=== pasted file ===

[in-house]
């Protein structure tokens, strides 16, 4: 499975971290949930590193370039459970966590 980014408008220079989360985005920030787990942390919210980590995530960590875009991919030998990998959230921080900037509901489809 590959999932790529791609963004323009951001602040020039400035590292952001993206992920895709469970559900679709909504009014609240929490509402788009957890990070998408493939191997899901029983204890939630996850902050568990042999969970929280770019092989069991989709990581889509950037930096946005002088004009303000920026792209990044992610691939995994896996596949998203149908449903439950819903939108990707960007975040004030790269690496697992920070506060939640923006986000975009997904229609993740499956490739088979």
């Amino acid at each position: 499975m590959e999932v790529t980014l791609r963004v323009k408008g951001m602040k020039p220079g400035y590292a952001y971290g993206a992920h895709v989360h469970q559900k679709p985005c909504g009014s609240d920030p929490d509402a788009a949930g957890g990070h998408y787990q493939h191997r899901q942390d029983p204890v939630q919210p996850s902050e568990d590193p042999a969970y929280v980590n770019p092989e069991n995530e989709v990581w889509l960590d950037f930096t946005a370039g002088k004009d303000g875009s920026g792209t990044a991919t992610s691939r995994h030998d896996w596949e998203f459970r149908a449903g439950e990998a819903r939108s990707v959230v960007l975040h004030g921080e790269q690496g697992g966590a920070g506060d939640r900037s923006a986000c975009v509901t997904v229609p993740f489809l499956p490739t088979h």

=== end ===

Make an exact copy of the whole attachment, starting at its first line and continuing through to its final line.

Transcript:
[in-house]
């Protein structure tokens, strides 16, 4: 499975971290949930590193370039459970966590 980014408008220079989360985005920030787990942390919210980590995530960590875009991919030998990998959230921080900037509901489809 590959999932790529791609963004323009951001602040020039400035590292952001993206992920895709469970559900679709909504009014609240929490509402788009957890990070998408493939191997899901029983204890939630996850902050568990042999969970929280770019092989069991989709990581889509950037930096946005002088004009303000920026792209990044992610691939995994896996596949998203149908449903439950819903939108990707960007975040004030790269690496697992920070506060939640923006986000975009997904229609993740499956490739088979």
């Amino acid at each position: 499975m590959e999932v790529t980014l791609r963004v323009k408008g951001m602040k020039p220079g400035y590292a952001y971290g993206a992920h895709v989360h469970q559900k679709p985005c909504g009014s609240d920030p929490d509402a788009a949930g957890g990070h998408y787990q493939h191997r899901q942390d029983p204890v939630q919210p996850s902050e568990d590193p042999a969970y929280v980590n770019p092989e069991n995530e989709v990581w889509l960590d950037f930096t946005a370039g002088k004009d303000g875009s920026g792209t990044a991919t992610s691939r995994h030998d896996w596949e998203f459970r149908a449903g439950e990998a819903r939108s990707v959230v960007l975040h004030g921080e790269q690496g697992g966590a920070g506060d939640r900037s923006a986000c975009v509901t997904v229609p993740f489809l499956p490739t088979h």